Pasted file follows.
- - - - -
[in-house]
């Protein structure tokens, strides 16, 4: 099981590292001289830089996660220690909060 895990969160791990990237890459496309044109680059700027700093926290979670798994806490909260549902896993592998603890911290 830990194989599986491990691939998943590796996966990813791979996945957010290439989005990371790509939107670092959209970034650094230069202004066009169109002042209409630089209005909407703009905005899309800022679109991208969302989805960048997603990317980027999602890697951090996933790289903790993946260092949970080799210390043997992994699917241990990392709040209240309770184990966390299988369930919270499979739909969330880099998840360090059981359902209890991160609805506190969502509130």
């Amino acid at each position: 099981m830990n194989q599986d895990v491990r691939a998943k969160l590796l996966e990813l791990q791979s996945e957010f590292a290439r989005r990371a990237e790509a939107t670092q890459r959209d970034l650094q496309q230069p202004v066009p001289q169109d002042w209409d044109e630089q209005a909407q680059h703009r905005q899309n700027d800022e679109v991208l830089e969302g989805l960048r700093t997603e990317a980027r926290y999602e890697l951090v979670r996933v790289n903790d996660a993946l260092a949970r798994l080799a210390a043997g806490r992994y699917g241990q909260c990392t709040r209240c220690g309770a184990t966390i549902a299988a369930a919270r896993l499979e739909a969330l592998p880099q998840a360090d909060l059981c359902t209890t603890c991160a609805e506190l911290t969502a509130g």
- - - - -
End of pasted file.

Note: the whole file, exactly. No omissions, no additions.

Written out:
[in-house]
């Protein structure tokens, strides 16, 4: 099981590292001289830089996660220690909060 895990969160791990990237890459496309044109680059700027700093926290979670798994806490909260549902896993592998603890911290 830990194989599986491990691939998943590796996966990813791979996945957010290439989005990371790509939107670092959209970034650094230069202004066009169109002042209409630089209005909407703009905005899309800022679109991208969302989805960048997603990317980027999602890697951090996933790289903790993946260092949970080799210390043997992994699917241990990392709040209240309770184990966390299988369930919270499979739909969330880099998840360090059981359902209890991160609805506190969502509130």
């Amino acid at each position: 099981m830990n194989q599986d895990v491990r691939a998943k969160l590796l996966e990813l791990q791979s996945e957010f590292a290439r989005r990371a990237e790509a939107t670092q890459r959209d970034l650094q496309q230069p202004v066009p001289q169109d002042w209409d044109e630089q209005a909407q680059h703009r905005q899309n700027d800022e679109v991208l830089e969302g989805l960048r700093t997603e990317a980027r926290y999602e890697l951090v979670r996933v790289n903790d996660a993946l260092a949970r798994l080799a210390a043997g806490r992994y699917g241990q909260c990392t709040r209240c220690g309770a184990t966390i549902a299988a369930a919270r896993l499979e739909a969330l592998p880099q998840a360090d909060l059981c359902t209890t603890c991160a609805e506190l911290t969502a509130g």